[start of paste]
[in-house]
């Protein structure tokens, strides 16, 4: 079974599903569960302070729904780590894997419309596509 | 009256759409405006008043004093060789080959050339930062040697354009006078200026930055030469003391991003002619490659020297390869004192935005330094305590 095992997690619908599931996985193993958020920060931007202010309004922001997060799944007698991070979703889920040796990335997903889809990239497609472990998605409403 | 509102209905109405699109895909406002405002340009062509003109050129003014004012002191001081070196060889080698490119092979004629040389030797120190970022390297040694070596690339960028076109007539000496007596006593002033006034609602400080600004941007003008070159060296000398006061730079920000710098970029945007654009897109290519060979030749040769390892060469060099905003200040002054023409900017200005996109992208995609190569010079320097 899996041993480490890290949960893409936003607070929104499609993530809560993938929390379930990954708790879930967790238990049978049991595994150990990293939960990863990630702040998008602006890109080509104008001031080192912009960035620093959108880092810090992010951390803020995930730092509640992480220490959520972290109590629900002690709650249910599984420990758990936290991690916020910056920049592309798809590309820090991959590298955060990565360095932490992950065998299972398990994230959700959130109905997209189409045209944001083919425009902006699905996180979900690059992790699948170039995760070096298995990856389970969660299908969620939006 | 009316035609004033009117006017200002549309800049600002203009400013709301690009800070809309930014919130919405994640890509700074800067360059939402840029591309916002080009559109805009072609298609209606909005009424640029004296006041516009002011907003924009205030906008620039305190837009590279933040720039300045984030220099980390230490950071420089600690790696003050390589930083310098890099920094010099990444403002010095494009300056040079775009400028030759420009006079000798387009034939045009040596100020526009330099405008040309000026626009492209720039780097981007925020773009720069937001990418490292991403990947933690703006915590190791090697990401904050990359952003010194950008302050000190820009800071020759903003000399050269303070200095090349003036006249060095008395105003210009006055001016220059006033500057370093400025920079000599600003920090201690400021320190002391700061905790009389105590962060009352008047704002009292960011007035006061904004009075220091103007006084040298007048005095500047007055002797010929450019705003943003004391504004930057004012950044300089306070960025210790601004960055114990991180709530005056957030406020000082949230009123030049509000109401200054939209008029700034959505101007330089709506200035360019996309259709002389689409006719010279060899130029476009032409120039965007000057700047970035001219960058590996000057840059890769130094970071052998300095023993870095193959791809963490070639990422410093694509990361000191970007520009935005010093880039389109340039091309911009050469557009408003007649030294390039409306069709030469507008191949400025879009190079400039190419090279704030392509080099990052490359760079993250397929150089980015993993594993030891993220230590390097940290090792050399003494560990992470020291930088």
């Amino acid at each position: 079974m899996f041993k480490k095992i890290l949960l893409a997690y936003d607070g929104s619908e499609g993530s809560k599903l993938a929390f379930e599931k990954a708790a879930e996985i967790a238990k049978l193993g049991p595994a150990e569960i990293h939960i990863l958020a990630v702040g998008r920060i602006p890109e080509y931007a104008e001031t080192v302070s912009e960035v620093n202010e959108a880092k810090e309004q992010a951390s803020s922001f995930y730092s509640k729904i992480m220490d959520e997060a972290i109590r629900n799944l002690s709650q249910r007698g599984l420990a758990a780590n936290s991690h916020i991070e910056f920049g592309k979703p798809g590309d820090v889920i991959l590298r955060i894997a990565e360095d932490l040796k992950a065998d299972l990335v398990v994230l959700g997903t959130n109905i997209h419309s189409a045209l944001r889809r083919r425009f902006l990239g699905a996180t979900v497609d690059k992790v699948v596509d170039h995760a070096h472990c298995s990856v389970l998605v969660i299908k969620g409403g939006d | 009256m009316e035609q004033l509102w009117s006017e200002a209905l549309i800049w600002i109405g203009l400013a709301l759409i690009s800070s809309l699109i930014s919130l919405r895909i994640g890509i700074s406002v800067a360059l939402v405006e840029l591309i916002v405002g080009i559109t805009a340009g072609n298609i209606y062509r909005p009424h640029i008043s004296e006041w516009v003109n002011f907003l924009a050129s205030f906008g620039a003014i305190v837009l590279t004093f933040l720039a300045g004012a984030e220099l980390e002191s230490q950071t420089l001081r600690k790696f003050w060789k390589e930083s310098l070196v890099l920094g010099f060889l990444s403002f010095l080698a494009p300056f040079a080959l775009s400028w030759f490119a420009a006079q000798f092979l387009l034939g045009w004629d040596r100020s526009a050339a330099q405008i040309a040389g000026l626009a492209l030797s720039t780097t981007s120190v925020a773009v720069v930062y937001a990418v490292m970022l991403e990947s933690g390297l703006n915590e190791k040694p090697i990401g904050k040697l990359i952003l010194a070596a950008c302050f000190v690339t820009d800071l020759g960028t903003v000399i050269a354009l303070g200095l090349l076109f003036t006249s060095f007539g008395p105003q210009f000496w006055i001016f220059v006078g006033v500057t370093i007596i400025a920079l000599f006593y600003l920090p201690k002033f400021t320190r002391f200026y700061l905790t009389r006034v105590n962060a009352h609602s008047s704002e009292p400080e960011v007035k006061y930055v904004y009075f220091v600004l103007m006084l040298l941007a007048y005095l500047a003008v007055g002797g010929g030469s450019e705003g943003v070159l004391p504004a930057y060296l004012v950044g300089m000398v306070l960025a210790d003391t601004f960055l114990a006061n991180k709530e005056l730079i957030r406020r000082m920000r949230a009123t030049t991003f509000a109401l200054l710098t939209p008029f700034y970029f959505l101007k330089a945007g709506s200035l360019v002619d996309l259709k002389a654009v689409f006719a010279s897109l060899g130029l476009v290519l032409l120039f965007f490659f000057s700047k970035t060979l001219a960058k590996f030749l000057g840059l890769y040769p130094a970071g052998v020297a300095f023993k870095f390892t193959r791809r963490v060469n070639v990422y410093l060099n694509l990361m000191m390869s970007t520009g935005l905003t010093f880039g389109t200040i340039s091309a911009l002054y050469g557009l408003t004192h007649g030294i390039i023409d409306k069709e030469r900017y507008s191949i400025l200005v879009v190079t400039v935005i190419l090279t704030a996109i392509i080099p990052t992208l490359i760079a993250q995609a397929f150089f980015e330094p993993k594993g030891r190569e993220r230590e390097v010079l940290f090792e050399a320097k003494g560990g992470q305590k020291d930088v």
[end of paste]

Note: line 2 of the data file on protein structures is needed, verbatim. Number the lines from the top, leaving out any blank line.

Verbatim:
């Protein structure tokens, strides 16, 4: 079974599903569960302070729904780590894997419309596509 | 009256759409405006008043004093060789080959050339930062040697354009006078200026930055030469003391991003002619490659020297390869004192935005330094305590 095992997690619908599931996985193993958020920060931007202010309004922001997060799944007698991070979703889920040796990335997903889809990239497609472990998605409403 | 509102209905109405699109895909406002405002340009062509003109050129003014004012002191001081070196060889080698490119092979004629040389030797120190970022390297040694070596690339960028076109007539000496007596006593002033006034609602400080600004941007003008070159060296000398006061730079920000710098970029945007654009897109290519060979030749040769390892060469060099905003200040002054023409900017200005996109992208995609190569010079320097 899996041993480490890290949960893409936003607070929104499609993530809560993938929390379930990954708790879930967790238990049978049991595994150990990293939960990863990630702040998008602006890109080509104008001031080192912009960035620093959108880092810090992010951390803020995930730092509640992480220490959520972290109590629900002690709650249910599984420990758990936290991690916020910056920049592309798809590309820090991959590298955060990565360095932490992950065998299972398990994230959700959130109905997209189409045209944001083919425009902006699905996180979900690059992790699948170039995760070096298995990856389970969660299908969620939006 | 009316035609004033009117006017200002549309800049600002203009400013709301690009800070809309930014919130919405994640890509700074800067360059939402840029591309916002080009559109805009072609298609209606909005009424640029004296006041516009002011907003924009205030906008620039305190837009590279933040720039300045984030220099980390230490950071420089600690790696003050390589930083310098890099920094010099990444403002010095494009300056040079775009400028030759420009006079000798387009034939045009040596100020526009330099405008040309000026626009492209720039780097981007925020773009720069937001990418490292991403990947933690703006915590190791090697990401904050990359952003010194950008302050000190820009800071020759903003000399050269303070200095090349003036006249060095008395105003210009006055001016220059006033500057370093400025920079000599600003920090201690400021320190002391700061905790009389105590962060009352008047704002009292960011007035006061904004009075220091103007006084040298007048005095500047007055002797010929450019705003943003004391504004930057004012950044300089306070960025210790601004960055114990991180709530005056957030406020000082949230009123030049509000109401200054939209008029700034959505101007330089709506200035360019996309259709002389689409006719010279060899130029476009032409120039965007000057700047970035001219960058590996000057840059890769130094970071052998300095023993870095193959791809963490070639990422410093694509990361000191970007520009935005010093880039389109340039091309911009050469557009408003007649030294390039409306069709030469507008191949400025879009190079400039190419090279704030392509080099990052490359760079993250397929150089980015993993594993030891993220230590390097940290090792050399003494560990992470020291930088």